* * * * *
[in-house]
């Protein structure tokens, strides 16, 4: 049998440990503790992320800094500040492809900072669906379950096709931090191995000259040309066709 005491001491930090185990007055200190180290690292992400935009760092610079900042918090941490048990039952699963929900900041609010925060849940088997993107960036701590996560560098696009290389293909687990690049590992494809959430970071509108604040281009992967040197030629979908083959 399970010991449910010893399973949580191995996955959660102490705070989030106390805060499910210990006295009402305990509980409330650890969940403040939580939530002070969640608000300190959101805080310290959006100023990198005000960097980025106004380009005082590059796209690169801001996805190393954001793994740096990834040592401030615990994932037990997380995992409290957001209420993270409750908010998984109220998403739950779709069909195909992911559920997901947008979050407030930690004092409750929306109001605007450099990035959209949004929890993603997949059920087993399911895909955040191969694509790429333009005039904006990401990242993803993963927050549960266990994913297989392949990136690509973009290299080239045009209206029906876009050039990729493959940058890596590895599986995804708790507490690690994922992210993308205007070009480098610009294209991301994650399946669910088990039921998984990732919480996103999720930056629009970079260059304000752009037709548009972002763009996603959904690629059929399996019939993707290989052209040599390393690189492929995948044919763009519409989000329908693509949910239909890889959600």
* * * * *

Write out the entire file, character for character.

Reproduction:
[in-house]
């Protein structure tokens, strides 16, 4: 049998440990503790992320800094500040492809900072669906379950096709931090191995000259040309066709 005491001491930090185990007055200190180290690292992400935009760092610079900042918090941490048990039952699963929900900041609010925060849940088997993107960036701590996560560098696009290389293909687990690049590992494809959430970071509108604040281009992967040197030629979908083959 399970010991449910010893399973949580191995996955959660102490705070989030106390805060499910210990006295009402305990509980409330650890969940403040939580939530002070969640608000300190959101805080310290959006100023990198005000960097980025106004380009005082590059796209690169801001996805190393954001793994740096990834040592401030615990994932037990997380995992409290957001209420993270409750908010998984109220998403739950779709069909195909992911559920997901947008979050407030930690004092409750929306109001605007450099990035959209949004929890993603997949059920087993399911895909955040191969694509790429333009005039904006990401990242993803993963927050549960266990994913297989392949990136690509973009290299080239045009209206029906876009050039990729493959940058890596590895599986995804708790507490690690994922992210993308205007070009480098610009294209991301994650399946669910088990039921998984990732919480996103999720930056629009970079260059304000752009037709548009972002763009996603959904690629059929399996019939993707290989052209040599390393690189492929995948044919763009519409989000329908693509949910239909890889959600």